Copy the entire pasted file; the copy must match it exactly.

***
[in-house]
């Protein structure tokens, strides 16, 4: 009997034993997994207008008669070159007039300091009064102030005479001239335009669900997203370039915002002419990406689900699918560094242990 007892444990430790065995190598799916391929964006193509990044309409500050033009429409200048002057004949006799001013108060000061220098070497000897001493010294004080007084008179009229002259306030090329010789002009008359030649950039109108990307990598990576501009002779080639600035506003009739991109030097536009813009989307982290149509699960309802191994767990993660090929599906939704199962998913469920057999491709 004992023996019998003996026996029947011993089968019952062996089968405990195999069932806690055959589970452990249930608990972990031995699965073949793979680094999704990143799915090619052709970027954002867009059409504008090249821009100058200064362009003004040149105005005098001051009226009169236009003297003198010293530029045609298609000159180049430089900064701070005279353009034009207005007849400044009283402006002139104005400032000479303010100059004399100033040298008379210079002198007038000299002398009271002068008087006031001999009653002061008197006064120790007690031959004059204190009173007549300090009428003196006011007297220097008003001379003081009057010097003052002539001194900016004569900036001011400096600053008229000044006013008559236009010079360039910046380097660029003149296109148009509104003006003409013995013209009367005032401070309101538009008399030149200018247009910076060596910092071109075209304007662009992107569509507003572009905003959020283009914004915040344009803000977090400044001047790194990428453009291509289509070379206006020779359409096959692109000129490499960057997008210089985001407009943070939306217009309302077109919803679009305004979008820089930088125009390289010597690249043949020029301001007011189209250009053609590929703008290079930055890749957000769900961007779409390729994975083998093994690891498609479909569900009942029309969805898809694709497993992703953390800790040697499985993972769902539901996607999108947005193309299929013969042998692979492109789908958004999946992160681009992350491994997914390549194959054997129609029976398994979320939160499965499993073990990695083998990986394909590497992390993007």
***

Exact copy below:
[in-house]
């Protein structure tokens, strides 16, 4: 009997034993997994207008008669070159007039300091009064102030005479001239335009669900997203370039915002002419990406689900699918560094242990 007892444990430790065995190598799916391929964006193509990044309409500050033009429409200048002057004949006799001013108060000061220098070497000897001493010294004080007084008179009229002259306030090329010789002009008359030649950039109108990307990598990576501009002779080639600035506003009739991109030097536009813009989307982290149509699960309802191994767990993660090929599906939704199962998913469920057999491709 004992023996019998003996026996029947011993089968019952062996089968405990195999069932806690055959589970452990249930608990972990031995699965073949793979680094999704990143799915090619052709970027954002867009059409504008090249821009100058200064362009003004040149105005005098001051009226009169236009003297003198010293530029045609298609000159180049430089900064701070005279353009034009207005007849400044009283402006002139104005400032000479303010100059004399100033040298008379210079002198007038000299002398009271002068008087006031001999009653002061008197006064120790007690031959004059204190009173007549300090009428003196006011007297220097008003001379003081009057010097003052002539001194900016004569900036001011400096600053008229000044006013008559236009010079360039910046380097660029003149296109148009509104003006003409013995013209009367005032401070309101538009008399030149200018247009910076060596910092071109075209304007662009992107569509507003572009905003959020283009914004915040344009803000977090400044001047790194990428453009291509289509070379206006020779359409096959692109000129490499960057997008210089985001407009943070939306217009309302077109919803679009305004979008820089930088125009390289010597690249043949020029301001007011189209250009053609590929703008290079930055890749957000769900961007779409390729994975083998093994690891498609479909569900009942029309969805898809694709497993992703953390800790040697499985993972769902539901996607999108947005193309299929013969042998692979492109789908958004999946992160681009992350491994997914390549194959054997129609029976398994979320939160499965499993073990990695083998990986394909590497992390993007």